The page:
After losing his dog last month, Thijs Jager was determined to make sure that he, and his love of tennis balls, continued to bring joy to others.
The 21-year-old student is studying computing science at the Robert Gordon University in Aberdeen. He moved to the north-east from the Netherlands in 2019 to pursue his studies.
This meant leaving behind Boef, his “full of personality” childhood dog.
Sadly, the Stabyhoun Appenzeller Sennenhund cross died on April 2 after complications with his heart, just three weeks short of his 12th birthday.
Due to coronavirus restrictions, Mr Jager hadn’t seen Boef for eight months.
The student was at the skip when he got the call from is parents. Though he knew that Boef was in bad health, the news still came as a shock.
He said: “It came out of the blue for me, I never got to experience the deterioration. I think I’ll only properly process it when I go home and there’s no happy, stupid dog wagging his tail.”
Tennis ball tribute
Boef was a dog with lots of quirks, like eating snow, sunbathing in the driveway and acting tough around cats, only to get scared and run away with his tail between his legs when they stood up to him.
His biggest obsession was tennis balls. “Tennis balls were everything,” Mr Jager said. “If you gave one to him he would just go at it for hours and hours, he had some force on that jaw.”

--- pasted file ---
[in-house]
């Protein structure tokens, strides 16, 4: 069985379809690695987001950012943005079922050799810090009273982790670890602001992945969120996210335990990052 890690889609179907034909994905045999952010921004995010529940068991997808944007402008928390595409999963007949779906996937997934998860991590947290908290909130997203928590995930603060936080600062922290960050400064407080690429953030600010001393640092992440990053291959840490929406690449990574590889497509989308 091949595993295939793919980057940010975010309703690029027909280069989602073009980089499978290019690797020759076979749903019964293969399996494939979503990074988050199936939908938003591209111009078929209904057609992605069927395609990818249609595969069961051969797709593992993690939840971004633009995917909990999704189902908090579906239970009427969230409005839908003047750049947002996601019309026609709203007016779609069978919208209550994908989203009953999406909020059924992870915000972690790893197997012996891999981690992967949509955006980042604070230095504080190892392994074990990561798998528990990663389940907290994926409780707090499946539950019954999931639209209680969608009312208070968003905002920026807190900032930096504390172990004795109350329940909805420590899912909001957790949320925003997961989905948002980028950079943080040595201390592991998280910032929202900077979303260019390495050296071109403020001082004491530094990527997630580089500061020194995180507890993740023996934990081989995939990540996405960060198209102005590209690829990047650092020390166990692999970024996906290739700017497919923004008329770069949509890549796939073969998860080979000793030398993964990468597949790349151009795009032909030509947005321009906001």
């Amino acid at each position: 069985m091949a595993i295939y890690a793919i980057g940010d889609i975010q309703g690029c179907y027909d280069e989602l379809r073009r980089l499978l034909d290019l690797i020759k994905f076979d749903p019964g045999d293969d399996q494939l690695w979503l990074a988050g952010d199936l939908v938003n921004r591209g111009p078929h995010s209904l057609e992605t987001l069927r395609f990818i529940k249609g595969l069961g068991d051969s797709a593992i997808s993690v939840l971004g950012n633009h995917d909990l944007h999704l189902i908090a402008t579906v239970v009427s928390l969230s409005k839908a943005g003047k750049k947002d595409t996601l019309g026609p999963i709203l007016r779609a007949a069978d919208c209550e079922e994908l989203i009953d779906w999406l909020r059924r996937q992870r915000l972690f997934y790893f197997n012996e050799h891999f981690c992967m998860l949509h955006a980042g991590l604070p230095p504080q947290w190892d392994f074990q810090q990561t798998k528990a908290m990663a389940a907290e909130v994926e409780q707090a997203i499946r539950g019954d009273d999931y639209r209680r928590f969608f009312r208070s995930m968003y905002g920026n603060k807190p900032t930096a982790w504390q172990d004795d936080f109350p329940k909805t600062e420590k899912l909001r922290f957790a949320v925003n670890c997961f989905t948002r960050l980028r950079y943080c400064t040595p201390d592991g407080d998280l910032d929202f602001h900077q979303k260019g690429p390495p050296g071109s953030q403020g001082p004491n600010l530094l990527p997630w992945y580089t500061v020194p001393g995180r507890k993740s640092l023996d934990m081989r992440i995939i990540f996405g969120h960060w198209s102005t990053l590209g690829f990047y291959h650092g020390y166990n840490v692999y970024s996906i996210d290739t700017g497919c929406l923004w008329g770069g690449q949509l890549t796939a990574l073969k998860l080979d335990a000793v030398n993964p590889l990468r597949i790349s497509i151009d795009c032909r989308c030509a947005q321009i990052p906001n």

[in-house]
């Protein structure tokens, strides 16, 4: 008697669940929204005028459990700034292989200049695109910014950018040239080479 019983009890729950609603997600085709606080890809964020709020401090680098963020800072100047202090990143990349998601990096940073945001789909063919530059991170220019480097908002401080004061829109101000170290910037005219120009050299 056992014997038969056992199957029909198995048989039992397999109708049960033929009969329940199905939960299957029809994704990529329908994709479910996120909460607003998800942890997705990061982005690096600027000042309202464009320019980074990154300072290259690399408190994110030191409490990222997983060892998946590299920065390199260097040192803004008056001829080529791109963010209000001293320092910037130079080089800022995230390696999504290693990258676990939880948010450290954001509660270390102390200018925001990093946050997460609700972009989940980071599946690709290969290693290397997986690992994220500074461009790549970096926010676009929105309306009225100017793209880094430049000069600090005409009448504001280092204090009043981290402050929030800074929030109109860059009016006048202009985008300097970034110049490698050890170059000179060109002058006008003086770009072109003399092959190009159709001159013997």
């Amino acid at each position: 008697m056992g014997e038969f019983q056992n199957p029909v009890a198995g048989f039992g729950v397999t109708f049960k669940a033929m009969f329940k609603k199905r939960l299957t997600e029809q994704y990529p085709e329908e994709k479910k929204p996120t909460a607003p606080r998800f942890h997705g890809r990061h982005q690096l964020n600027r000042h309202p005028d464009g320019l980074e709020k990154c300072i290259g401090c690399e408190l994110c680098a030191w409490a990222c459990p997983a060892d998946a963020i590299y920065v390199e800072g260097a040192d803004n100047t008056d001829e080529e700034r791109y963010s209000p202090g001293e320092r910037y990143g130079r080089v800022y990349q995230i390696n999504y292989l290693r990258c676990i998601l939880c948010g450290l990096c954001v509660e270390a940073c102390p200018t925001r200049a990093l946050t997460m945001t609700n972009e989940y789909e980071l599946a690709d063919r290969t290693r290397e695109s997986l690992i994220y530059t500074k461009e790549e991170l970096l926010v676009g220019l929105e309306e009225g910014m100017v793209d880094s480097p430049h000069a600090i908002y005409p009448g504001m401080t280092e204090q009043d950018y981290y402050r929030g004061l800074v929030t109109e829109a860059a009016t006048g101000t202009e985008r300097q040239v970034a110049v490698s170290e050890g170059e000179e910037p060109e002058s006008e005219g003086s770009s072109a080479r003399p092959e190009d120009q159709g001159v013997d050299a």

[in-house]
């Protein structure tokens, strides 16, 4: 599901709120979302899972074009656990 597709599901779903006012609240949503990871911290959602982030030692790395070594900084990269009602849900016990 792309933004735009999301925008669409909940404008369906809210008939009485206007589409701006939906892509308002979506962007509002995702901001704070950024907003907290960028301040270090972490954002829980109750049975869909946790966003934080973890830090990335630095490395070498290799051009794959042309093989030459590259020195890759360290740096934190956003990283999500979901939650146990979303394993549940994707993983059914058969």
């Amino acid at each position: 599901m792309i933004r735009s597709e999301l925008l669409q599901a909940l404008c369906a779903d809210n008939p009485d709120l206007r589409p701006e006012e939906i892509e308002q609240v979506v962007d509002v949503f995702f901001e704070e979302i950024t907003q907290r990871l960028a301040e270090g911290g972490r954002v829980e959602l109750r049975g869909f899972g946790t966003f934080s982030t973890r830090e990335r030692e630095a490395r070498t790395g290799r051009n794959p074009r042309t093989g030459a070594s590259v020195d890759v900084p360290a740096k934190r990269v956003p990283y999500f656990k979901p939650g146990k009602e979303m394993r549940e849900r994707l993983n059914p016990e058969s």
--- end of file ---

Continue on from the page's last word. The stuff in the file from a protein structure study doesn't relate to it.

To pay tribute to Boef, Mr Jager bought a wooden palette and 150 tennis balls from Facebook Marketplace, collected rope that had washed up at Greyhope Bay and got to work on building a tennis ball box to put on Aberdeen Beach.
The location was the perfect setting for the box, as Boef “would have loved the beach, he was always mental about the beach.”
Mr Jager hopes that dog walkers, and anyone else who passes by, will find joy in playing with the tennis balls.
He said: “Whether you have a dog or not you can use the tennis balls. There’s a big field behind where I put it at the beach so I hoped people would find it, have a look at the beach then go to the field to play with their dog.”
‘He kept me grounded’
Boef was more than just a pet to the family. When they had their differences, Boef was the “the bonding link” between them.
Mr Jager spoke about how spending time with Boef helped him through struggles with mental health: “As any young person, or any human even, I’ve had my share of experiences and mental struggles.
“Every time I chose to go to the lake or the forest or whatever with him it always kept me grounded, just seeing a dog get excited about something round and squishy.”
Humanity is never out of reach
Mr Jager has received messages on social media commending him for his tribute, and has also found that people are returning the tennis balls for others to use once they’ve had their fun with them.
He said that people’s reactions to the box have reinforced the fact that humanity is “never out of reach, even though can seem like it in all this.”
He is hoping to keep the box filled for as long as possible, so any donations of tennis balls will be welcomed.